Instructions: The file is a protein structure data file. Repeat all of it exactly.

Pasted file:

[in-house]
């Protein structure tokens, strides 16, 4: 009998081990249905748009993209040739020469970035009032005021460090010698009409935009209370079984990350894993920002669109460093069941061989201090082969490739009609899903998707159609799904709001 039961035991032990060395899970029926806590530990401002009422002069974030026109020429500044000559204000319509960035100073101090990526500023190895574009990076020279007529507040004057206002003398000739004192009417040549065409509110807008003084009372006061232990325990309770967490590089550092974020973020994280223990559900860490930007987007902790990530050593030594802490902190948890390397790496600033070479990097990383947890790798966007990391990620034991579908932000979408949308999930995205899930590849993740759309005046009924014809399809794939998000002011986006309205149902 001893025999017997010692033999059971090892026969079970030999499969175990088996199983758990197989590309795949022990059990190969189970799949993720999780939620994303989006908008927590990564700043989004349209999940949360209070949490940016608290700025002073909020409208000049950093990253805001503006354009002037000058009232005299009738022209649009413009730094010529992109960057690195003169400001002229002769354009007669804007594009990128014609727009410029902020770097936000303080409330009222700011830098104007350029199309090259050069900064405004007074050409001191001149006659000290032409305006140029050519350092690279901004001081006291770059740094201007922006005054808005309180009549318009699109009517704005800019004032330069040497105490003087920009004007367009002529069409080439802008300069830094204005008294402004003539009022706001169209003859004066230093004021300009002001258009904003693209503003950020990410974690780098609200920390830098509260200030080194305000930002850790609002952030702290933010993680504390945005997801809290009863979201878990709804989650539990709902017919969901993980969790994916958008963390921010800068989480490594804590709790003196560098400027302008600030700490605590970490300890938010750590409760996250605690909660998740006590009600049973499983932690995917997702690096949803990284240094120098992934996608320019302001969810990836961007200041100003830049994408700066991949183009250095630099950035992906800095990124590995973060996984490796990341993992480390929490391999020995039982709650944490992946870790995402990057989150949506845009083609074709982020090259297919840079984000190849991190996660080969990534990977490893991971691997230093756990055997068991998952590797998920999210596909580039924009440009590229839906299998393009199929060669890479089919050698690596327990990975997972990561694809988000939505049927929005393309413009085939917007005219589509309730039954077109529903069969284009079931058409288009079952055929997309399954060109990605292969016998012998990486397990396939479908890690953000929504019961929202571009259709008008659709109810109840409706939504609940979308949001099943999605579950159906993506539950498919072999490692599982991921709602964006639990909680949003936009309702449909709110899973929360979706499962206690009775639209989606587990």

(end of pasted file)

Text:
[in-house]
């Protein structure tokens, strides 16, 4: 009998081990249905748009993209040739020469970035009032005021460090010698009409935009209370079984990350894993920002669109460093069941061989201090082969490739009609899903998707159609799904709001 039961035991032990060395899970029926806590530990401002009422002069974030026109020429500044000559204000319509960035100073101090990526500023190895574009990076020279007529507040004057206002003398000739004192009417040549065409509110807008003084009372006061232990325990309770967490590089550092974020973020994280223990559900860490930007987007902790990530050593030594802490902190948890390397790496600033070479990097990383947890790798966007990391990620034991579908932000979408949308999930995205899930590849993740759309005046009924014809399809794939998000002011986006309205149902 001893025999017997010692033999059971090892026969079970030999499969175990088996199983758990197989590309795949022990059990190969189970799949993720999780939620994303989006908008927590990564700043989004349209999940949360209070949490940016608290700025002073909020409208000049950093990253805001503006354009002037000058009232005299009738022209649009413009730094010529992109960057690195003169400001002229002769354009007669804007594009990128014609727009410029902020770097936000303080409330009222700011830098104007350029199309090259050069900064405004007074050409001191001149006659000290032409305006140029050519350092690279901004001081006291770059740094201007922006005054808005309180009549318009699109009517704005800019004032330069040497105490003087920009004007367009002529069409080439802008300069830094204005008294402004003539009022706001169209003859004066230093004021300009002001258009904003693209503003950020990410974690780098609200920390830098509260200030080194305000930002850790609002952030702290933010993680504390945005997801809290009863979201878990709804989650539990709902017919969901993980969790994916958008963390921010800068989480490594804590709790003196560098400027302008600030700490605590970490300890938010750590409760996250605690909660998740006590009600049973499983932690995917997702690096949803990284240094120098992934996608320019302001969810990836961007200041100003830049994408700066991949183009250095630099950035992906800095990124590995973060996984490796990341993992480390929490391999020995039982709650944490992946870790995402990057989150949506845009083609074709982020090259297919840079984000190849991190996660080969990534990977490893991971691997230093756990055997068991998952590797998920999210596909580039924009440009590229839906299998393009199929060669890479089919050698690596327990990975997972990561694809988000939505049927929005393309413009085939917007005219589509309730039954077109529903069969284009079931058409288009079952055929997309399954060109990605292969016998012998990486397990396939479908890690953000929504019961929202571009259709008008659709109810109840409706939504609940979308949001099943999605579950159906993506539950498919072999490692599982991921709602964006639990909680949003936009309702449909709110899973929360979706499962206690009775639209989606587990």